Bouyant Market

In the Netherlands, floating houses are going from quirky one-offs to a viable, pragmatic reality.

Marlies Rohmer



From the number 26 tram cutting through Amsterdam’s IJburg district, the new Waterbuurt West housing development doesn’t immediately draw the eye. A line of glass-encased houses erected on stilts extends along a dike at the eastern edge of the city. Behind the facades, however, a quiet revolution in Amsterdam’s housing stock is taking hold. In the water is a complex of 55 floating homes, the largest such concentration in the Netherlands and the first time that waterborne dwellings have been placed on the Dutch rental market.

In previous decades, floating homes serviced an eccentric niche market of buyers. They were the “initiatives of individual people—hippies and so on,” says Niek Kruisheer, of the Amsterdam architecture firm Attika, which is planning its own floating complex in IJBurg, near Waterbuurt West. Now, due to a conflux of national policy shifts, housing demand, and manufacturing advances, large-scale floating-home developments are suddenly becoming a viable reality.

For centuries, Holland has been dredging usable land out of the ocean. Amsterdam’s Central Station was erected on artificial islands in the harbor, and the city’s Schiphol Airport sits on a “polder”—a low-lying tract of land enclosed by dikes. But keeping the country’s 3,500 polders dry requires constant vigilance. And in response to rising river and sea levels, authorities are now reflooding some of them.

Given the country’s stifling density and scarce available land, the real-estate opportunities are huge. And upcoming waterborne projects will include homes for the public-housing market—a big indicator that they are ready for introduction to a broad clientele. (Consider that in Amsterdam alone, 200,000 homes are “socially controlled,” meaning that they are subsidized and regulated by the government.) “The water board wants a solution for the threat of water; the municipality wants more houses for the people,” says the architect Koen Olthuis, of the Risjwijk-based firm Waterstudio, which is developing a 1,200-unit floating-house project in the town of Naaldwijk, about 15 miles west of Rotterdam.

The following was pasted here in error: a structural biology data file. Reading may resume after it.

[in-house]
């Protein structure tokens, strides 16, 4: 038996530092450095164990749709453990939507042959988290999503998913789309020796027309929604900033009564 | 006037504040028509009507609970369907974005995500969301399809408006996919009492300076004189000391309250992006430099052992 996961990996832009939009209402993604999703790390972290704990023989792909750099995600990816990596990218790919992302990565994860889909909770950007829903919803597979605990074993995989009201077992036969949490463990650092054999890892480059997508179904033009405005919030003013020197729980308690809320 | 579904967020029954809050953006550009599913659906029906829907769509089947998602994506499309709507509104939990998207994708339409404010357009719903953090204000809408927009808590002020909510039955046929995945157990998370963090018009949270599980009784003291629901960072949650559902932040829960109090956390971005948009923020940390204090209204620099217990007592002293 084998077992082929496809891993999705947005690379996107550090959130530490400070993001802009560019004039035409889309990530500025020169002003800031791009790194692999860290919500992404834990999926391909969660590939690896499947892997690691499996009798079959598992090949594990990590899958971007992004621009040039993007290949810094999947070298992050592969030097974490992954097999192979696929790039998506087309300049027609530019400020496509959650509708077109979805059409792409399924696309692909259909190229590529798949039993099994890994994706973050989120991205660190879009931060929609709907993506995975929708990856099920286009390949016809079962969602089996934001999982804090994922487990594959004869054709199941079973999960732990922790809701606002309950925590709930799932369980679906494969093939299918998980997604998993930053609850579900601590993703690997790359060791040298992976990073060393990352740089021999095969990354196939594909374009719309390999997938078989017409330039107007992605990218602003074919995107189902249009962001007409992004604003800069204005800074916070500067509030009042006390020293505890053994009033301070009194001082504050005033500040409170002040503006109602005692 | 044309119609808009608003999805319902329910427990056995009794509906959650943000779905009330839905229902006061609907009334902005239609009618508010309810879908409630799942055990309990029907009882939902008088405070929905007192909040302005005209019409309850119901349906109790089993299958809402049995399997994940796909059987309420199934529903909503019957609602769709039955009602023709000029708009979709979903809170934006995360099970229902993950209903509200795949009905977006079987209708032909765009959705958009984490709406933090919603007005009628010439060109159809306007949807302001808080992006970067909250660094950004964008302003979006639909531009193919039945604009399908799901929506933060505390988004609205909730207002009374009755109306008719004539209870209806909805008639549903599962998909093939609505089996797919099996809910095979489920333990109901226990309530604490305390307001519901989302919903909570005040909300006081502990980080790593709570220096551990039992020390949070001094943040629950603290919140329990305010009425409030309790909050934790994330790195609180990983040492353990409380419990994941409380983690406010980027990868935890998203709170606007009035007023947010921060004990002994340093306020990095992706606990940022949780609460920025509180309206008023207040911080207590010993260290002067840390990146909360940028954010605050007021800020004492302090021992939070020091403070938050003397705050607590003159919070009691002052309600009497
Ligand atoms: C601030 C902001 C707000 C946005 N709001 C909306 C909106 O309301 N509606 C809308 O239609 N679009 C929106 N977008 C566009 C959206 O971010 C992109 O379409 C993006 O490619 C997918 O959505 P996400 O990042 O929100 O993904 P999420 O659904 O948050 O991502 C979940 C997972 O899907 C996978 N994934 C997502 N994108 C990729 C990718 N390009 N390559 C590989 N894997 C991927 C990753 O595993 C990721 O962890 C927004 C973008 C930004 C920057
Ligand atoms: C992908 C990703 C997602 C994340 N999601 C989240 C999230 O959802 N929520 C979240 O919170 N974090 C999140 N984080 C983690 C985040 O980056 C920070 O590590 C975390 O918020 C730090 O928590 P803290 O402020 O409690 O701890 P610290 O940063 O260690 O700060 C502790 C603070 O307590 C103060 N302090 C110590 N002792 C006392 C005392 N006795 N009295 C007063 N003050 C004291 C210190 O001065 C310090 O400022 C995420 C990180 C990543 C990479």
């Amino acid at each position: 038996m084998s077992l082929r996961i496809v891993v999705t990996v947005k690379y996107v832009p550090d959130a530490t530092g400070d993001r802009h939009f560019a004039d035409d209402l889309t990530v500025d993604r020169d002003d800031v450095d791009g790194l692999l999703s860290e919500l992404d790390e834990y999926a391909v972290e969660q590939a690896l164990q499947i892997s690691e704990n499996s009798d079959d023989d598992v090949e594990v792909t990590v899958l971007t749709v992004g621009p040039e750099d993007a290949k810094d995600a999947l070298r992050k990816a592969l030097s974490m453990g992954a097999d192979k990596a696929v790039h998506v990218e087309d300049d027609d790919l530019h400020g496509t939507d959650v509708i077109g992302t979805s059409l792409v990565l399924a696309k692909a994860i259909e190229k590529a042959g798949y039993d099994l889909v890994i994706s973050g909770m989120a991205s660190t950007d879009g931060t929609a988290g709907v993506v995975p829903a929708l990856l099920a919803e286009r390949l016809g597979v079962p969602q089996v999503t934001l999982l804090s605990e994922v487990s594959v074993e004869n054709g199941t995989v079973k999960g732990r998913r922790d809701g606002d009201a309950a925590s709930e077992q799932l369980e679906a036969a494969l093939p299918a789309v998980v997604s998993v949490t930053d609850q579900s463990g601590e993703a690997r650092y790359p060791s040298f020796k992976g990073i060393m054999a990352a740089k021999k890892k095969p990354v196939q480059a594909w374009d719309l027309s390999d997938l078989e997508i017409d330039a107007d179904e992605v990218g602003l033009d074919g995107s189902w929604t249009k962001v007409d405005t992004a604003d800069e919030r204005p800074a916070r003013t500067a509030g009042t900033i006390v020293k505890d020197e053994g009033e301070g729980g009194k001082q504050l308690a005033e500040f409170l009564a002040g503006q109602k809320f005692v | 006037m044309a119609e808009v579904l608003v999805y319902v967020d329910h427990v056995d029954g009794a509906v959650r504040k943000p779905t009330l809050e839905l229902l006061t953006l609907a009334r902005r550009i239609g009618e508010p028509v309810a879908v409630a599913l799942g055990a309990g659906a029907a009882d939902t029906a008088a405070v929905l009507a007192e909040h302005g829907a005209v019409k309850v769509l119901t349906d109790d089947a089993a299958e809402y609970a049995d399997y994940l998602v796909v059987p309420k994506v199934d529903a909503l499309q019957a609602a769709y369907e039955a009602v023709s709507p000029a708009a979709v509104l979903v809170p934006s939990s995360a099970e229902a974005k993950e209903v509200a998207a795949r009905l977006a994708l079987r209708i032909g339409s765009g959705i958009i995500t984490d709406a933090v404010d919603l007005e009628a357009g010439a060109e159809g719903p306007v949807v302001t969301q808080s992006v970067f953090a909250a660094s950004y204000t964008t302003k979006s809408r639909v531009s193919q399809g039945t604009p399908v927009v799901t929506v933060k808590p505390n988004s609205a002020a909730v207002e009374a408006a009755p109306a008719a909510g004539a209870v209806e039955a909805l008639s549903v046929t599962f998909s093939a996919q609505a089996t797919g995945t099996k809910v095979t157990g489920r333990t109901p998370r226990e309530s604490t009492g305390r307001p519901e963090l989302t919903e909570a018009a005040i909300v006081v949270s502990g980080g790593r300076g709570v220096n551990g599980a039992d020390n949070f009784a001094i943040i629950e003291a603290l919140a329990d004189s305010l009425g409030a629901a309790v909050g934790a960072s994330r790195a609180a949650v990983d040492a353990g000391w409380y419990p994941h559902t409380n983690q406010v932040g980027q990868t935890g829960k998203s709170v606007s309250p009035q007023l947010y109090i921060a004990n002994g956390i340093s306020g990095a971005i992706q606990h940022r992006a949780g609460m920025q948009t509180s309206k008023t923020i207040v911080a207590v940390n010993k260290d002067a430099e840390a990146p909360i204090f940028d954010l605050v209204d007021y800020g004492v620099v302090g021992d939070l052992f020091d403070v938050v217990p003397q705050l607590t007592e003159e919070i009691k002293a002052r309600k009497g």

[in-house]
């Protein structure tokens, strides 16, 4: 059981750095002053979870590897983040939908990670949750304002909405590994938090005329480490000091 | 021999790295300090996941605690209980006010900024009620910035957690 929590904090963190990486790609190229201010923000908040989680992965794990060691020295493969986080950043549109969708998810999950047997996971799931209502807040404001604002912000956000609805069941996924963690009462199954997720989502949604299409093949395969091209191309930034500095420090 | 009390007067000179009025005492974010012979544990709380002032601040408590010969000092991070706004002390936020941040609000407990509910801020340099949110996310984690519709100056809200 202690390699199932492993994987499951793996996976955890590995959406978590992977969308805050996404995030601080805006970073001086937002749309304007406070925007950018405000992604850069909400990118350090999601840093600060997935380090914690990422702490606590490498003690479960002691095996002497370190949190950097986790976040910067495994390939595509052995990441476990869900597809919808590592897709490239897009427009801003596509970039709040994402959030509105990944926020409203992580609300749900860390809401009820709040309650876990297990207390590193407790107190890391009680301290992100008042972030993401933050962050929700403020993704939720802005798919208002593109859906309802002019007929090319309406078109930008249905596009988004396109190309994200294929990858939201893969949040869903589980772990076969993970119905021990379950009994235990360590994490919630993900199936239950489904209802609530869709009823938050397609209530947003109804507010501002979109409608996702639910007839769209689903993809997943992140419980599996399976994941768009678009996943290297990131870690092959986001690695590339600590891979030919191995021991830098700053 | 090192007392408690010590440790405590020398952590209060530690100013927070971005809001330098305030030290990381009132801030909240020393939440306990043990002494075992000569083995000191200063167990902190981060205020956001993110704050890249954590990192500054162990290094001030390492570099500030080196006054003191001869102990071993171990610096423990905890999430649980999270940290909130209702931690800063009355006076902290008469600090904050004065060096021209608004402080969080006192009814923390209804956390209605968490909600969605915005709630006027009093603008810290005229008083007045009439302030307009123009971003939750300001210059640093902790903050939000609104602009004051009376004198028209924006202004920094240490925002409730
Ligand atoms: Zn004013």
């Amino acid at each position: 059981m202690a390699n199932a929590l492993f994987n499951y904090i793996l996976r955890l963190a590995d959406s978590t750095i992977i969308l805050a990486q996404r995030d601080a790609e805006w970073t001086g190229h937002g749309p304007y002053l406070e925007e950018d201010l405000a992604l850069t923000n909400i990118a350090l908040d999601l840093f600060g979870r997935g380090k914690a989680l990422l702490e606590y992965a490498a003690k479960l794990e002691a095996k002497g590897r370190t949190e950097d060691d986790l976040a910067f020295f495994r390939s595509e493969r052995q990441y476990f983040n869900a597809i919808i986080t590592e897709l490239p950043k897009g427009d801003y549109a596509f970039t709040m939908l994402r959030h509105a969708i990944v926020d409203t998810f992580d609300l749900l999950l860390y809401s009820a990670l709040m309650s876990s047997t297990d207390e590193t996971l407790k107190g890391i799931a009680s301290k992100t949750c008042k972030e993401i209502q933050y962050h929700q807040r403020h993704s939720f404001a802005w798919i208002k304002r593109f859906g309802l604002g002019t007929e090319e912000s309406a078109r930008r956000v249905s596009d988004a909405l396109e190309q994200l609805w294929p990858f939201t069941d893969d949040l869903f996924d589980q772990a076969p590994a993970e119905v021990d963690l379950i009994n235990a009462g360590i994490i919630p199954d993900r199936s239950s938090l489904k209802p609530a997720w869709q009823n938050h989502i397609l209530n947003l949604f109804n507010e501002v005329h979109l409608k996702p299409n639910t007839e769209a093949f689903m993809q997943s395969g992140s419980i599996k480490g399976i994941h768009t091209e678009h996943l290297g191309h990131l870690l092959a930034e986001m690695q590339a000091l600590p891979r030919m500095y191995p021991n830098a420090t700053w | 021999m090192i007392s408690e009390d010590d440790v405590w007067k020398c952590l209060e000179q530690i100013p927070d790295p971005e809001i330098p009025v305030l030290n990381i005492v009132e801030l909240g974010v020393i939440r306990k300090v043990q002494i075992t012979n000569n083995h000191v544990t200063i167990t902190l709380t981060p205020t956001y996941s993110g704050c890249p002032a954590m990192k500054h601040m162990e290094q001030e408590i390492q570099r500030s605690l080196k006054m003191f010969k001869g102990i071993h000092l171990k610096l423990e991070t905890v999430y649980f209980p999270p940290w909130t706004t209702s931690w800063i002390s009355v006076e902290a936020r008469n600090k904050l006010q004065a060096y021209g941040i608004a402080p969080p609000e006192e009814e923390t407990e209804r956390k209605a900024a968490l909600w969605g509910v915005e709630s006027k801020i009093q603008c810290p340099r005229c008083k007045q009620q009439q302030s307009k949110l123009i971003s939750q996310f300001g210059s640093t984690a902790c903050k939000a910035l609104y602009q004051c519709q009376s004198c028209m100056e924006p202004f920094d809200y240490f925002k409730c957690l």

Manufacturing advances are also playing a part. Floating homes rest on hulls of concrete engineered to resist the wear of water and time. They are fastened to jetties anchored along dikes and shorelines. Only in the last decade have the infra-structure and workmanship reached a point where the buildings can be mass-produced, according to Mark van Ommen, a spokesman for the floating-homes manufacturer ABC Arkenbouw, whose seven-year-old factory in the village of Urk has contributed to the burst of new projects. In particular, Van Ommen says, the concrete recipe used for the hulls has improved dramatically in recent years, and it continues to be refined. One advance offered by other manufacturers is polystyrene-infused concrete, which can support multiple structures and can be built on location, instead of being transported from a factory. Both Attika and Waterstudio are using the material in their upcoming developments.

But even their advocates admit that waterborne dwellings have some disadvantages. Ton van Namen, the CEO of Monteflore, the firm that developed Waterbuurt West, thinks that floating homes will probably never make up more than a small share of housing stock in the Netherlands. (In the meantime, interest in nonresidential floating architecture is rising: in January a new three-story office and service center, designed by Attika for the public water utility Waternet, arrived in Amsterdam’s harbor. Employees travel back and forth to the office by boat.) The obstacles are rooted in logistics—the size of building parts that can be delivered via waterways, for instance, is limited by the size of the country’s locks—and lifestyle. Living on the water is not for everyone. “You have to deal with elements of nature,” Van Namen says. “When it is windy, it is windy—you really feel it.”

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